“Fans now have the ability to connect at various high-speed access points throughout these spaces,” Meckler reminded readers. “This, at the very least, helps improve phone signal strength and reduce individual data charges. For teams, this provides a gateway for collecting new insights on fan behavior that contribute to an overall data-driven strategy for customer relations.”

When baseball aficionados interact with each other and post their stadium selfies to the cloud infrastructure, this also serves a dual purpose. Any flattering, exciting social media interaction with the brand is free advertising to an entire network of people who may have forgotten the season had started or wanted to buy tickets. This is part of marketing the game experience as the new “cool,” and one’s friends and family have the power to influence that outcome more than an ad on the side of a Facebook feed ever could.

Big Data off the field
Naturally, cloud computing technology has had an equally major influence on the world of sports statistics – the sheer ability to store larger amounts of information to analyze has enabled stats addicts to take their hobby even further and sports reporters to rev their engines.

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Pinterest is one of social media’s Big Data darlings

Tuesday, August 5th, 2014 by

To understand the objective of social super-company Pinterest is to first know that its prime real estate for harvesting valuable marketing insights is using Big Data. Why? The answer couldn’t be simpler. Pinterest makes its users talk about what interests them feel fun and rewarding, while providing the website a clear view of how to market to them. It’s an ingenious device that is unlike any other social media outlet today, and is a prime example of how cloud computing can be a far better gauge of what matters to consumers than the most well-planned focus group.

To understand the objective of social super-company Pinterest is to know that it's prime real estate for harvesting valuable marketing insights.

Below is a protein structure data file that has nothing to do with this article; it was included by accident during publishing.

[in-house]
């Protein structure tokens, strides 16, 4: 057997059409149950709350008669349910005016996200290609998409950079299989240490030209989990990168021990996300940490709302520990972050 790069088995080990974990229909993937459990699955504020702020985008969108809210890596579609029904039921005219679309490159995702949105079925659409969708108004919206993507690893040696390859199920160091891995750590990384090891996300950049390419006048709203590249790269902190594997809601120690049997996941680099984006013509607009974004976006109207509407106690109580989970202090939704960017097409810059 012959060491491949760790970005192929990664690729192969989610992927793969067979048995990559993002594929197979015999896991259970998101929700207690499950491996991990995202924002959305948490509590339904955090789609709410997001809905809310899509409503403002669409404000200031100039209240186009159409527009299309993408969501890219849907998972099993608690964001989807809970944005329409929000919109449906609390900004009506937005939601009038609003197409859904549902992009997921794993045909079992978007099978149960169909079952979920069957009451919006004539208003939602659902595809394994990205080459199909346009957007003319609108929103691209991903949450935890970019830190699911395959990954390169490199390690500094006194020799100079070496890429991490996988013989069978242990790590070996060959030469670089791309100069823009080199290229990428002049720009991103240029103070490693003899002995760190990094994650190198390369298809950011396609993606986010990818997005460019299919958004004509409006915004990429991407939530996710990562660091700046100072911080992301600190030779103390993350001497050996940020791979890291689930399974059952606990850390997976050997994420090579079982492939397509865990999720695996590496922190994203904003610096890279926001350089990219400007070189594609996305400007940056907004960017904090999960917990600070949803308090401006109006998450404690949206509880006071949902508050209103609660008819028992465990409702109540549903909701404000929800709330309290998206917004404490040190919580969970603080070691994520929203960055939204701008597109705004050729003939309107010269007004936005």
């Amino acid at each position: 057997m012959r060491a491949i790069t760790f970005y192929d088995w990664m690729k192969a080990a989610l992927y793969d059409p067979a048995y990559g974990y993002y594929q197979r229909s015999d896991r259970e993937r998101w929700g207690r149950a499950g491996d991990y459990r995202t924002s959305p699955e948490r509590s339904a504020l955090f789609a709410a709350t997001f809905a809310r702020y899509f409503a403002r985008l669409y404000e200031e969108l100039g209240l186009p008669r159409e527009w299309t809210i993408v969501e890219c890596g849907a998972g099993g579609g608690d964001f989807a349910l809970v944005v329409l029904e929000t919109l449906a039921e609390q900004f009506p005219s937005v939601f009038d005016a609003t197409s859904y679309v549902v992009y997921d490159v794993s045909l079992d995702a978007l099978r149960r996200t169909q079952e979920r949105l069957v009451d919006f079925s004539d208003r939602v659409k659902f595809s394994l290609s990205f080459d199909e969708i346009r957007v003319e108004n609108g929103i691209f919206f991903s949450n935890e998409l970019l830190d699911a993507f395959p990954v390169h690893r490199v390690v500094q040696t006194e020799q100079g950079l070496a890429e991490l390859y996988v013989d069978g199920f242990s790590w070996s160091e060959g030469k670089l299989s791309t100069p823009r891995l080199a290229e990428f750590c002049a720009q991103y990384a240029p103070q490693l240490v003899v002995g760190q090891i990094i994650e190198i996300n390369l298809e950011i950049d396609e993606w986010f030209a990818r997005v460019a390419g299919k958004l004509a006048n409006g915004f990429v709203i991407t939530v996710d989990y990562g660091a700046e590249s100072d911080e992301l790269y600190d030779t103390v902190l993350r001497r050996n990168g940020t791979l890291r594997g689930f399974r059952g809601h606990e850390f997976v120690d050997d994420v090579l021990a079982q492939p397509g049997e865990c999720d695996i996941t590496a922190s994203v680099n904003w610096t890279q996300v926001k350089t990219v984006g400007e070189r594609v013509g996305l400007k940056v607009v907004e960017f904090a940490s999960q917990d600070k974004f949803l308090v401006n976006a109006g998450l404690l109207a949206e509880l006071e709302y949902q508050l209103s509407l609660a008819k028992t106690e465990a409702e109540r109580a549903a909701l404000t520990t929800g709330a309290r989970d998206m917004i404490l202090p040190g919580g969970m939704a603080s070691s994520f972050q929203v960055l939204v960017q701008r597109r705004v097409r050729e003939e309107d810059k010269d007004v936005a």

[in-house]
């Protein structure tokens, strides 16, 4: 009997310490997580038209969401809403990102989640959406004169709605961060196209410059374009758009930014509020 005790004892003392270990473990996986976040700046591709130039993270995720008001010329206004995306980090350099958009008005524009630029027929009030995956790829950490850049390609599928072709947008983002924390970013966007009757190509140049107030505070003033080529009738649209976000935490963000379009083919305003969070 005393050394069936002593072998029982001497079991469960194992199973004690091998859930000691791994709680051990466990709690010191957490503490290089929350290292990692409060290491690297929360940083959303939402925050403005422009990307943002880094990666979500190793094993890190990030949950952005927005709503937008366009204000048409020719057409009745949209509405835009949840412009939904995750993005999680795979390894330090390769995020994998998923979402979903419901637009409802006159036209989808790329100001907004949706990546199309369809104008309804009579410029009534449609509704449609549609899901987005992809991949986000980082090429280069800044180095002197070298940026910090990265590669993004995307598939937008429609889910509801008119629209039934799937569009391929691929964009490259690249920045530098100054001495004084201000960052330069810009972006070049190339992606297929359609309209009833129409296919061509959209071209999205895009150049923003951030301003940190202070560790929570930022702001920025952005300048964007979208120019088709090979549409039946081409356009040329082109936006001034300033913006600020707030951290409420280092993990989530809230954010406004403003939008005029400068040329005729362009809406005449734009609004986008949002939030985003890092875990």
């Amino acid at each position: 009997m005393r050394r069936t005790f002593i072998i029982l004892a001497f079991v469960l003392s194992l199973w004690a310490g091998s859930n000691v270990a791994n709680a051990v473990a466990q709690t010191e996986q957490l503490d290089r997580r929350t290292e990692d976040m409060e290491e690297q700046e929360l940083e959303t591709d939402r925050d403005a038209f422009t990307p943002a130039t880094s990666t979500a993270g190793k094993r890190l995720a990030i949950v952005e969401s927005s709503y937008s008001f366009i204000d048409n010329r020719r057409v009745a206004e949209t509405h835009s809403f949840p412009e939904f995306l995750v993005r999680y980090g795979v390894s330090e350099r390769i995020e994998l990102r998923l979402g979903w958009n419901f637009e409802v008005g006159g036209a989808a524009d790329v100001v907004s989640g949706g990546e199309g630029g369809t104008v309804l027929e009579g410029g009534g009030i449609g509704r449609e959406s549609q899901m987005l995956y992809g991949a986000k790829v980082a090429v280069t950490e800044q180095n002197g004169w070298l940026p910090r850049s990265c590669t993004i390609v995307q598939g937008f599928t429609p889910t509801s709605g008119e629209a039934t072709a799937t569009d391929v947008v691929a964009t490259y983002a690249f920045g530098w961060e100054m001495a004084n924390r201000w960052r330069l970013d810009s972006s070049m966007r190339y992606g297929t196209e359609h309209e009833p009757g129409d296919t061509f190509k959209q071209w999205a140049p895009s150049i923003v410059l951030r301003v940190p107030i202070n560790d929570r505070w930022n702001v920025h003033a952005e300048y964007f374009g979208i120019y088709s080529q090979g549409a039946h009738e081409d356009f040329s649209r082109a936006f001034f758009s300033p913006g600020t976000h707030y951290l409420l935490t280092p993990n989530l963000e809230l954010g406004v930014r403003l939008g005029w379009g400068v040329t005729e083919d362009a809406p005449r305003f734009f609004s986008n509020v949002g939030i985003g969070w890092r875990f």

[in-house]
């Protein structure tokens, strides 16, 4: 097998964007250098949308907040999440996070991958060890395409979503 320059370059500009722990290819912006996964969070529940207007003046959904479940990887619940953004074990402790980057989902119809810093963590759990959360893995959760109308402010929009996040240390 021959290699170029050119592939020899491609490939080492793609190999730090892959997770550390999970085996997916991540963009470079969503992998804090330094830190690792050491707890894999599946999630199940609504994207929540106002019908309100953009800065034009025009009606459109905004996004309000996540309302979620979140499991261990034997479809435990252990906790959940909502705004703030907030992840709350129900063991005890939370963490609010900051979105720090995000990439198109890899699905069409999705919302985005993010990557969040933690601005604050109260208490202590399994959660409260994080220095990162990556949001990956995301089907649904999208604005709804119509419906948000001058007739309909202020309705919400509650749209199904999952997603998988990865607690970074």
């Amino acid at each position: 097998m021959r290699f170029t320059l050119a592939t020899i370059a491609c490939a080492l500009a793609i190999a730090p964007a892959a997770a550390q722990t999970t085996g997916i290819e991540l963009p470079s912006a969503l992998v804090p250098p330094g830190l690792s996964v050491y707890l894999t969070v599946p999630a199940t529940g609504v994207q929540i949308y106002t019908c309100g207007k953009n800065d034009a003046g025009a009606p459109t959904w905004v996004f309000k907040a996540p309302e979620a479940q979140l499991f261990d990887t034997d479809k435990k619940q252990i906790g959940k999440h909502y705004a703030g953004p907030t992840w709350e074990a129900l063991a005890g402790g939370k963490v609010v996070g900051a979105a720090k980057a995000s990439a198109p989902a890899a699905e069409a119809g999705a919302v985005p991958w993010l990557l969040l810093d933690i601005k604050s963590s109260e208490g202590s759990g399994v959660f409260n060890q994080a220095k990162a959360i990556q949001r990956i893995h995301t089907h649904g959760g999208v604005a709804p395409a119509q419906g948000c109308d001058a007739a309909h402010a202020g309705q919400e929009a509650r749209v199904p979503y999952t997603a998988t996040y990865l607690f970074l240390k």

To understand the objective of social super-company Pinterest is to know that its prime real estate for harvesting valuable marketing insights is using Big Data.

How does it work?
Pinterest has given its users the option to begin “pinning” their favorite things within a cloud infrastructure in exchange for better related results within the network. When an account-holder posts something like an image or link to an article on his or her pin board, they received related pins that somehow correspond to items they’ve deemed interesting in the past. According to a blog post from one of the company’s Data Engineers, Mohammad Shahangian, allowing information to be shared within the cloud host will yield better suggestions, leading to more activity on the site – a positive feedback loop for both parties.

The post stated that Big Data “enables [Pinterest] to put the most relevant and recent content in front of users through features such as Related Pins, Guided Search, and image processing,” Shahangian wrote. “It also powers thousands of daily metrics and allows us to put every user-facing change through rigorous experimentation and analysis.”

Over time, more and more users have opted to share their information within the cloud to achieve these results, and Venture Beat contributor Jordan Novet noted increased popularity in the trend since the product’s launch in 2012. The tactics have influenced other social media outlets into integrating ads into their websites’ most important sections.

What can be done with this data?
Though Shahangian’s blog post makes no mention of it, using cloud computing to take stock of users’ interests can be a powerful tool for getting advertisers to work with the company. Unlike the ads present on other major social media sites, Pinterest sells “Promoted Pins,” meaning that your account, picture, or other information is more likely to be shared with users than the average result, and that it will find the right consumer.